Care Needed when Drafting Conveyance of Land along a Pond or Stream

Land Use

 

A unanimous New York Court of Appeals recently ruled that a conveyance of land along a pond or stream includes the land under the pond or stream, to the center of the water, unless a contrary intention is made clear. Knapp v. Hughes, 19 N.Y.3d 672, 2012 N.Y. Slip Op. 06991 (2012). The court emphasized that the application of their decision, “does not depend on minor variations in the language of the conveyance.” Id.

The court explained,

“To make a plain and express reservation of rights to underwater land, a grantor must do more than use the word ‘edge’ or ‘shore’ in a deed. He or she must say that land under water is not conveyed, in those words or in words equally clear in meaning.”  Id.

The parties in Knapp were neighbors who were both claiming ownership of land underneath the pond that is adjacent to their waterfront land and the exclusive right to use that part of the pond for swimming, fishing and other purposes. Id. The Court of Appeals reversed the Appellate Division, which ruled in plaintiff’s favor, and declared the defendant’s deed must be read as conveying the underwater land beneath the pond because conveyance of title to the defendant’s predecessor did not expressly exclude underwater lands. Id.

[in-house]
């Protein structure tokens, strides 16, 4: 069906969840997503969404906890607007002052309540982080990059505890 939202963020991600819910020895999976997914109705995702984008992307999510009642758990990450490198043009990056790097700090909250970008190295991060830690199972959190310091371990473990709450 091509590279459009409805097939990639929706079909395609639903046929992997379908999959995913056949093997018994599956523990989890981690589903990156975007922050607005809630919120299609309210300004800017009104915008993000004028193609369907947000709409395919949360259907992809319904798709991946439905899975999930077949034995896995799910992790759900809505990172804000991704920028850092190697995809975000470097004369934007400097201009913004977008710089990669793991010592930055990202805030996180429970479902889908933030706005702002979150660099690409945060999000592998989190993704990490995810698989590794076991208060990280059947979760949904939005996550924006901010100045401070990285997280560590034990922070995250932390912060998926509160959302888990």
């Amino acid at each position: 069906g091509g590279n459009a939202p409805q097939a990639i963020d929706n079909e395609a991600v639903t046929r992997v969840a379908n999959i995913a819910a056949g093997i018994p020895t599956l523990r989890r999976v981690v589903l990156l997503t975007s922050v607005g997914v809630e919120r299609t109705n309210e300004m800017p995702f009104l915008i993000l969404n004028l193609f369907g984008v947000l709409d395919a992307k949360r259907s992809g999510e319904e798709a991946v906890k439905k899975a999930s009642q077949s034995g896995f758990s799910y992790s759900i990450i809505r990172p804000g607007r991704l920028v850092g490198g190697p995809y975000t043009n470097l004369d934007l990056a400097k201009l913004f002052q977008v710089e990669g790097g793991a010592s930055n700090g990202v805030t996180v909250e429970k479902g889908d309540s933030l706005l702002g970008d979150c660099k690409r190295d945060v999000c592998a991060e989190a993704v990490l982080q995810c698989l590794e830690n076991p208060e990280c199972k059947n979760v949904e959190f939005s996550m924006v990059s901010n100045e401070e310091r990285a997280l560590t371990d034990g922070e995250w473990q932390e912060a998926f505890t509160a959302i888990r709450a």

Holding that a purchase of waterfront property is presumed to include the adjacent underwater land was deemed a “common sense point,” by the court,

“It seems highly likely that most purchasers of waterfront property assume that they are acquiring not only the dry land, but the right to use the water also. Who would buy land on a pond or stream, if informed that he or she could only look at the water, not boat on it or fish or swim in it?”  Id.

The narrow exception to this presumption of adjacent underwater land ownership is the unusual case where the nature of the grant itself shows a contrary intention. The court cites In re Brookfield as such an unusual case. 176 N.Y. 138 (1903).  In Brookfield, the grantee was the owner of a mill located on a river near a pond who wanted to build a dam what would flood the pond’s shore. The grantor was the owner of all the land surrounding the pond. The grant specified that only land “that will be overflowed…in consequence of the erection,” of the dam shall be conveyed, “only for the purpose of being flowed by said pond.” Id. at 138-139. Therefore, in Brookfield, the terms of the grant strongly supported an inference that the grantor meant to transfer only shore, not underwater, land. Knapp v. Hughes, 19 N.Y.3d 672. However, it would be prudent, in light of the court’s holding in Knapp, to always use explicit terms indicating the reservation of underwater land rights in order to avoid this presumption of underwater land ownership.

The author acknowledges Nicholas J. Cappadora J.D. for his contribution to this entry.

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